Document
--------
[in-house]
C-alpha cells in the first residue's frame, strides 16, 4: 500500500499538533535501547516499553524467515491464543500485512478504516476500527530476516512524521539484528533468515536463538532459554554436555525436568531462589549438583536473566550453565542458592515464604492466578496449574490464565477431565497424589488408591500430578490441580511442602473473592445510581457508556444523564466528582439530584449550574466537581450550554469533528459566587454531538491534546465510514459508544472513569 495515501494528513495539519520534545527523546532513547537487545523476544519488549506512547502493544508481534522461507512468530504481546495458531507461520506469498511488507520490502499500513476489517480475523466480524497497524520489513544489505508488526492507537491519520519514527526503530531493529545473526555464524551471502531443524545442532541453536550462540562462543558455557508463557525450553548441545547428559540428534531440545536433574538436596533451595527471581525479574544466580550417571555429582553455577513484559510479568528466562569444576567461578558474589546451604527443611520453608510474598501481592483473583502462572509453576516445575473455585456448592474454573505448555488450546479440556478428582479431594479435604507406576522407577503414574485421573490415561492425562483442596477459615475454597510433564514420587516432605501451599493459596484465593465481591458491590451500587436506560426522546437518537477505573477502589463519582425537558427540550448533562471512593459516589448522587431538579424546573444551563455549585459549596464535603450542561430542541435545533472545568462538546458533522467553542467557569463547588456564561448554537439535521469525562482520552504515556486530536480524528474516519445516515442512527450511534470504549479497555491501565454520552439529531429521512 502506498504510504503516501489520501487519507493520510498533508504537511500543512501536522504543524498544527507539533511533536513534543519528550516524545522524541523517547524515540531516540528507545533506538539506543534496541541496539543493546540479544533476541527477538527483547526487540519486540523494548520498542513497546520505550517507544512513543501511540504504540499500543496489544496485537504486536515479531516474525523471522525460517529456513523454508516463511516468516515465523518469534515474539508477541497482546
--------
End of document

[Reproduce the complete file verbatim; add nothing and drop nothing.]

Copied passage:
[in-house]
C-alpha cells in the first residue's frame, strides 16, 4: 500500500499538533535501547516499553524467515491464543500485512478504516476500527530476516512524521539484528533468515536463538532459554554436555525436568531462589549438583536473566550453565542458592515464604492466578496449574490464565477431565497424589488408591500430578490441580511442602473473592445510581457508556444523564466528582439530584449550574466537581450550554469533528459566587454531538491534546465510514459508544472513569 495515501494528513495539519520534545527523546532513547537487545523476544519488549506512547502493544508481534522461507512468530504481546495458531507461520506469498511488507520490502499500513476489517480475523466480524497497524520489513544489505508488526492507537491519520519514527526503530531493529545473526555464524551471502531443524545442532541453536550462540562462543558455557508463557525450553548441545547428559540428534531440545536433574538436596533451595527471581525479574544466580550417571555429582553455577513484559510479568528466562569444576567461578558474589546451604527443611520453608510474598501481592483473583502462572509453576516445575473455585456448592474454573505448555488450546479440556478428582479431594479435604507406576522407577503414574485421573490415561492425562483442596477459615475454597510433564514420587516432605501451599493459596484465593465481591458491590451500587436506560426522546437518537477505573477502589463519582425537558427540550448533562471512593459516589448522587431538579424546573444551563455549585459549596464535603450542561430542541435545533472545568462538546458533522467553542467557569463547588456564561448554537439535521469525562482520552504515556486530536480524528474516519445516515442512527450511534470504549479497555491501565454520552439529531429521512 502506498504510504503516501489520501487519507493520510498533508504537511500543512501536522504543524498544527507539533511533536513534543519528550516524545522524541523517547524515540531516540528507545533506538539506543534496541541496539543493546540479544533476541527477538527483547526487540519486540523494548520498542513497546520505550517507544512513543501511540504504540499500543496489544496485537504486536515479531516474525523471522525460517529456513523454508516463511516468516515465523518469534515474539508477541497482546